Input/output (I/O) devices such as a keyboard 230, a display 235, and a pointing device 240 optionally can be coupled to system 105. The I/O devices can be coupled to system 105 either directly or through intervening I/O controllers. One or more network adapters 245 also can be coupled to system 105 to enable system 105 to become coupled to other systems, computer systems, remote printers, and/or remote storage devices through intervening private or public networks. Modems, cable modems, and Ethernet cards are examples of different types of network adapters 245 that can be used with system 105.
As pictured in FIG. 2, memory elements 210 can store browser 110. Browser 110, being implemented in the form of executable program code, can be executed by system 105 and, as such, can be considered part of system 105. In general, browser 110 can be configured to detect and/or identify a PBM indicator within data received from a server. In response to detecting the PBM indicator, browser 110 can activate private browsing mode available within browser 110 for rendering the data or other data not yet received within a view presented upon display 235. The term “render,” within this specification, can refer to executing an electronic document, interpreting an electronic document (e.g., interpreting markup language or a script), displaying an electronic document, or playing an electronic document such as audio and/or video.
In one aspect, browser 110 can include the functionality described within this specification for detecting PBM indicator 145 as part of the native infrastructure or architecture of browser 110. In another aspect, browser 110 can include a PBM application programming interface (API) 260 that can be accessed by developers of electronic documents that can be rendered by browser 110.
For example, PBM API 260 can be made available to, and accessed by, an extension (not shown) that is installed within browser 110. PBM API 260 can provide one or more functions that can be accessed or invoked by the extension in order to activate private browsing mode for retrieved electronic documents as described in further detail within this specification.
FIG. 3 is a flow chart illustrating a method 300 of activating private browsing mode in accordance with another embodiment disclosed within this specification. Method 300 can be performed by system 105 as described with reference to FIGS. 1 and 2 of this specification.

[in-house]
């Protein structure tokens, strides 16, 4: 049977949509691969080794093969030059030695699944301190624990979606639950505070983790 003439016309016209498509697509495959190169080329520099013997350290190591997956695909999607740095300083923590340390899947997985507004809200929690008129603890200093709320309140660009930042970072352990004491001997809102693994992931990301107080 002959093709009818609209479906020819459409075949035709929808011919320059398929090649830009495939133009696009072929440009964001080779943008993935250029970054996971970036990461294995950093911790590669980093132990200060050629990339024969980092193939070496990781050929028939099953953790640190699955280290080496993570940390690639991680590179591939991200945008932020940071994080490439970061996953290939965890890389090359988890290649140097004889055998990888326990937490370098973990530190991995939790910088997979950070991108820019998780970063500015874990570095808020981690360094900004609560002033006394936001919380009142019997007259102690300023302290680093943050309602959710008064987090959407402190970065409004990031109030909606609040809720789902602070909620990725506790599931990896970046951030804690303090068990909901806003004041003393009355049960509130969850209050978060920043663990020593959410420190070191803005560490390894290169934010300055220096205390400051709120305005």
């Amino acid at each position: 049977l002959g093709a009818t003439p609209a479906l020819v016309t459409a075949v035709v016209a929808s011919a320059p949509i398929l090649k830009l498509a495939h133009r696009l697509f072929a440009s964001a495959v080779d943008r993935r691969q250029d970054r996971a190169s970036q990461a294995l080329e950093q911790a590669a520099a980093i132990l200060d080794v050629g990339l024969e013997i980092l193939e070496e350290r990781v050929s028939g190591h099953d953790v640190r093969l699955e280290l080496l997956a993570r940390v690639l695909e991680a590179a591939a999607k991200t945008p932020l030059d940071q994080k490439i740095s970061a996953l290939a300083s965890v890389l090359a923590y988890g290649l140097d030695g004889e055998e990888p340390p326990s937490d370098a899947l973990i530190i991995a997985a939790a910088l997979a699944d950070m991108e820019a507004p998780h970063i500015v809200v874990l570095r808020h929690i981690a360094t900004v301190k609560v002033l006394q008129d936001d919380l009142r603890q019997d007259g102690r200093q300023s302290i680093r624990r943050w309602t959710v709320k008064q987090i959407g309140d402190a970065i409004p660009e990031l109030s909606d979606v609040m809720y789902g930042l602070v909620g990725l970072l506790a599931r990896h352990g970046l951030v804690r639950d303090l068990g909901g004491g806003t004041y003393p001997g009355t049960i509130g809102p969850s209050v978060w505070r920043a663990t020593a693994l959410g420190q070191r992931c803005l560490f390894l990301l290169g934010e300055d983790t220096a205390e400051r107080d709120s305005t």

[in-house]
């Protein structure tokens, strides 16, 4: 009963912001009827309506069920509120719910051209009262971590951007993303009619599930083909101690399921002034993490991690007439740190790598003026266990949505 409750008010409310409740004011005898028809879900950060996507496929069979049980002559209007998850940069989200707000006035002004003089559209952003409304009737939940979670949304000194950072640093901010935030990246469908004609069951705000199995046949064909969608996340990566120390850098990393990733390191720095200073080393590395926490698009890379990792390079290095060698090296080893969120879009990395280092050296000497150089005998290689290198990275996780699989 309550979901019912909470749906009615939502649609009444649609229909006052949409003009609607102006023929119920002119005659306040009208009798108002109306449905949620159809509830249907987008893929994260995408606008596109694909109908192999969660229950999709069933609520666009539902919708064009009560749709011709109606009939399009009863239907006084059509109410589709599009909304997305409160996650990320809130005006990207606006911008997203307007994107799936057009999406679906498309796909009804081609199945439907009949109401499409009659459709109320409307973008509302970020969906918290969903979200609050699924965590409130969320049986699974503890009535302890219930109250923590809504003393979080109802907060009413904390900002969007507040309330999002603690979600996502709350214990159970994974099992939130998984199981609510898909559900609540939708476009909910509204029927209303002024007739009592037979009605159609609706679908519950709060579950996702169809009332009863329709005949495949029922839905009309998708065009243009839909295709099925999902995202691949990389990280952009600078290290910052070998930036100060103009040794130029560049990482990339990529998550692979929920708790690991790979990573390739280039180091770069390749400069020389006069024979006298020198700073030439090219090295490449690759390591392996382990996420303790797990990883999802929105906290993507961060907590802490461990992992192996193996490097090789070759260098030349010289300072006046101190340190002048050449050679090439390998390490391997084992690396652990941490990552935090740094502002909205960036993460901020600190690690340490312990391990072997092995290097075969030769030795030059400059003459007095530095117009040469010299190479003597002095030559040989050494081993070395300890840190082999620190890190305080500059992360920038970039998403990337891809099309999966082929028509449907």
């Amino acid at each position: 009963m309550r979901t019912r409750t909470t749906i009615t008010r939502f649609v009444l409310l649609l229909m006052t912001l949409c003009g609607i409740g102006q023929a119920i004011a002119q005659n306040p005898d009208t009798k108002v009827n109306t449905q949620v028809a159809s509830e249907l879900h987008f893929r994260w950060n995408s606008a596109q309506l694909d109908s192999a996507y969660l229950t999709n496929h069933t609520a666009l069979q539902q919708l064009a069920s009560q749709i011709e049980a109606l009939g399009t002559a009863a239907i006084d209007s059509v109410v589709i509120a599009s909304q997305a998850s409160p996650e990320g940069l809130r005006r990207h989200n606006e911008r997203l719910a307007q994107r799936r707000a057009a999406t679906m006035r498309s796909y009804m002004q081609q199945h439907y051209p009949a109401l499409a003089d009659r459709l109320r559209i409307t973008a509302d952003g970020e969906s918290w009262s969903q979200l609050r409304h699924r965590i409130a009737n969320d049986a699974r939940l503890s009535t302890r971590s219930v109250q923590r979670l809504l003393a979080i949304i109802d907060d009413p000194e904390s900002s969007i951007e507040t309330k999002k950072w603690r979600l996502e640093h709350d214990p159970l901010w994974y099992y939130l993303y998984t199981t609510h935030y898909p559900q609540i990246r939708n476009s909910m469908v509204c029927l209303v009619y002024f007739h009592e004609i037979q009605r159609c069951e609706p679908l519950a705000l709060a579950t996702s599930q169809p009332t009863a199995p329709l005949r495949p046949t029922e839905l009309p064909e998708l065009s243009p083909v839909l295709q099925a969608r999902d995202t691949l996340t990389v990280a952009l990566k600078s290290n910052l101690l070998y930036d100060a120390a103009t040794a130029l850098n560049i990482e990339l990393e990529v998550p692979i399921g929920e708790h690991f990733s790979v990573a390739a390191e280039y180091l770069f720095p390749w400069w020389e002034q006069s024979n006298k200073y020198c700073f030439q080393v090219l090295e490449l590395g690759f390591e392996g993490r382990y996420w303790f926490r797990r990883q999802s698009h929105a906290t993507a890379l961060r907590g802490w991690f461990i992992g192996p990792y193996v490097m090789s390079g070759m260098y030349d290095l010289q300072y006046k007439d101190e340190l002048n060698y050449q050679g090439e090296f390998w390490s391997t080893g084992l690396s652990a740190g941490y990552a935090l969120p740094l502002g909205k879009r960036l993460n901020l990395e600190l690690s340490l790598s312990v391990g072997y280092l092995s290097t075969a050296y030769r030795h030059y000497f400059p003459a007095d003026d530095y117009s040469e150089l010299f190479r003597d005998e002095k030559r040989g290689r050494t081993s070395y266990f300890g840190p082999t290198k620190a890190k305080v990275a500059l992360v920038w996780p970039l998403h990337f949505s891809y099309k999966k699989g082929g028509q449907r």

In block 305, the system can send a request for an electronic document to a server. In one aspect, the request can be sent in consequence of a received user input requesting an electronic document, such as the selection of a hyperlink referencing the electronic document. For example, the request for the electronic document can originate from a currently open or active view of the browser in which the hyperlink is selected. In another aspect, the request can be sent in consequence of an automated feature of the browser in which one or more electronic documents are retrieved by the system. In block 310, the system can receive the electronic document specified by the request in block 305.
In block 315, the system can determine whether the electronic document includes a PBM indicator. In one aspect, the system can parse, e.g., search, the electronic document to determine whether the electronic document includes a PBM indicator. In illustration, the electronic document can include markup language such as HyperText Markup Language (HTML) or the like. The system can detect an attribute or tag within the electronic document indicating that the electronic document is to be opened in a view of the browser in which private browsing mode is activated. For example, the PBM indicator can be an HTML attribute or tag located in the header portion of the electronic document.
In another aspect, the PBM indicator can be specified as, or included within, e.g., be part of, the URI of the electronic document. The browser can be configured to detect electronic documents having a URI that matches predetermined criteria correlated with private browsing mode.
In one aspect, an extension can be installed within the browser that is configured to open particular electronic documents using private browsing mode. The extension can be configured to maintain a list of items, e.g., private browsing mode criteria, such as URIs or patterns within URIs, e.g., portions of URIs. An electronic document having a URI, or any portion of a URI such as a hierarchical part or a query part, that matches the private browsing mode criteria, e.g., an item on the list, can be considered by the extension to include a PBM indicator. For example, the URI can be evaluated when the request is sent by the browser.
Responsive to determining that the electronic document does not include a PBM indicator, method 300 can continue to block 320. In block 320, the system can render the electronic document using normal browsing mode. The electronic document can be rendered in a new view or in the current view of the browser.
Responsive to determining that the electronic document does include a PBM indicator, method 300 can continue to block 325. In block 325, the system can determine whether private browsing mode is already activated in the current view of the browser. Responsive to determining that private browsing mode is already activated in the current view of the browser, method 300 can proceed to block 330. In block 330, the system can render the electronic document in the current view. Responsive to determining that private browsing mode is not activated in the current view of the browser, method 300 can continue to block 335.
In block 335, the system can create, e.g., open, a new view for the browser. In block 340, the system can activate private browsing mode for the new view. It should be appreciated that while blocks 335 and 340 are illustrated as being separate blocks, activation of private browsing mode can be performed concurrently with the creation of the new view. In any case, in block 345, the electronic document can be rendered within the new view. Blocks 335-345 can be performed automatically by the system without user intervention.